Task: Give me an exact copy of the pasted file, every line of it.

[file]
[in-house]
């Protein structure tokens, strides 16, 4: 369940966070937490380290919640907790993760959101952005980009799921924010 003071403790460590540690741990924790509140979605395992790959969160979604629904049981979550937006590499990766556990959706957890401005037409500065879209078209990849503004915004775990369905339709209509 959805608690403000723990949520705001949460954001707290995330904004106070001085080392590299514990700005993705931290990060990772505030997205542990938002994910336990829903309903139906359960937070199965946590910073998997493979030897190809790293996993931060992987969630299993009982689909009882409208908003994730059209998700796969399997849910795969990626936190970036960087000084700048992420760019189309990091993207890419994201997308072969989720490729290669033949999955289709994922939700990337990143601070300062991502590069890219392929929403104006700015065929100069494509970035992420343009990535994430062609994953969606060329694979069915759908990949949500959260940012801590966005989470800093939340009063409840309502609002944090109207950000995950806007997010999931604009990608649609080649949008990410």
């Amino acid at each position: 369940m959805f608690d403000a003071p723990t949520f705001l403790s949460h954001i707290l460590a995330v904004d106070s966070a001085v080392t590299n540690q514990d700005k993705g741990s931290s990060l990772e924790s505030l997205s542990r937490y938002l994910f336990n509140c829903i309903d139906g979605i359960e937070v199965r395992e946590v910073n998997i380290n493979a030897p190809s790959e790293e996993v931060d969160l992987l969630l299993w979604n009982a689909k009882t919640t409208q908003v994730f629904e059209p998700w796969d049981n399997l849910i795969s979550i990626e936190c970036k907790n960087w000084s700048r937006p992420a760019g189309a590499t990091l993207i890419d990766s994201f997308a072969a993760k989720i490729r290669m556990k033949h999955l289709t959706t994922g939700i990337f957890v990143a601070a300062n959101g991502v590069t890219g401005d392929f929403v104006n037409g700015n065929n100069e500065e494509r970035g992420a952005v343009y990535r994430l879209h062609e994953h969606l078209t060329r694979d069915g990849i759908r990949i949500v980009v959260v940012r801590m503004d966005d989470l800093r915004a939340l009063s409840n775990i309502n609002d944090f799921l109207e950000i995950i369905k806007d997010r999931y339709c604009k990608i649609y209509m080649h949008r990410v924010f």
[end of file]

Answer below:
[in-house]
């Protein structure tokens, strides 16, 4: 369940966070937490380290919640907790993760959101952005980009799921924010 003071403790460590540690741990924790509140979605395992790959969160979604629904049981979550937006590499990766556990959706957890401005037409500065879209078209990849503004915004775990369905339709209509 959805608690403000723990949520705001949460954001707290995330904004106070001085080392590299514990700005993705931290990060990772505030997205542990938002994910336990829903309903139906359960937070199965946590910073998997493979030897190809790293996993931060992987969630299993009982689909009882409208908003994730059209998700796969399997849910795969990626936190970036960087000084700048992420760019189309990091993207890419994201997308072969989720490729290669033949999955289709994922939700990337990143601070300062991502590069890219392929929403104006700015065929100069494509970035992420343009990535994430062609994953969606060329694979069915759908990949949500959260940012801590966005989470800093939340009063409840309502609002944090109207950000995950806007997010999931604009990608649609080649949008990410």
């Amino acid at each position: 369940m959805f608690d403000a003071p723990t949520f705001l403790s949460h954001i707290l460590a995330v904004d106070s966070a001085v080392t590299n540690q514990d700005k993705g741990s931290s990060l990772e924790s505030l997205s542990r937490y938002l994910f336990n509140c829903i309903d139906g979605i359960e937070v199965r395992e946590v910073n998997i380290n493979a030897p190809s790959e790293e996993v931060d969160l992987l969630l299993w979604n009982a689909k009882t919640t409208q908003v994730f629904e059209p998700w796969d049981n399997l849910i795969s979550i990626e936190c970036k907790n960087w000084s700048r937006p992420a760019g189309a590499t990091l993207i890419d990766s994201f997308a072969a993760k989720i490729r290669m556990k033949h999955l289709t959706t994922g939700i990337f957890v990143a601070a300062n959101g991502v590069t890219g401005d392929f929403v104006n037409g700015n065929n100069e500065e494509r970035g992420a952005v343009y990535r994430l879209h062609e994953h969606l078209t060329r694979d069915g990849i759908r990949i949500v980009v959260v940012r801590m503004d966005d989470l800093r915004a939340l009063s409840n775990i309502n609002d944090f799921l109207e950000i995950i369905k806007d997010r999931y339709c604009k990608i649609y209509m080649h949008r990410v924010f």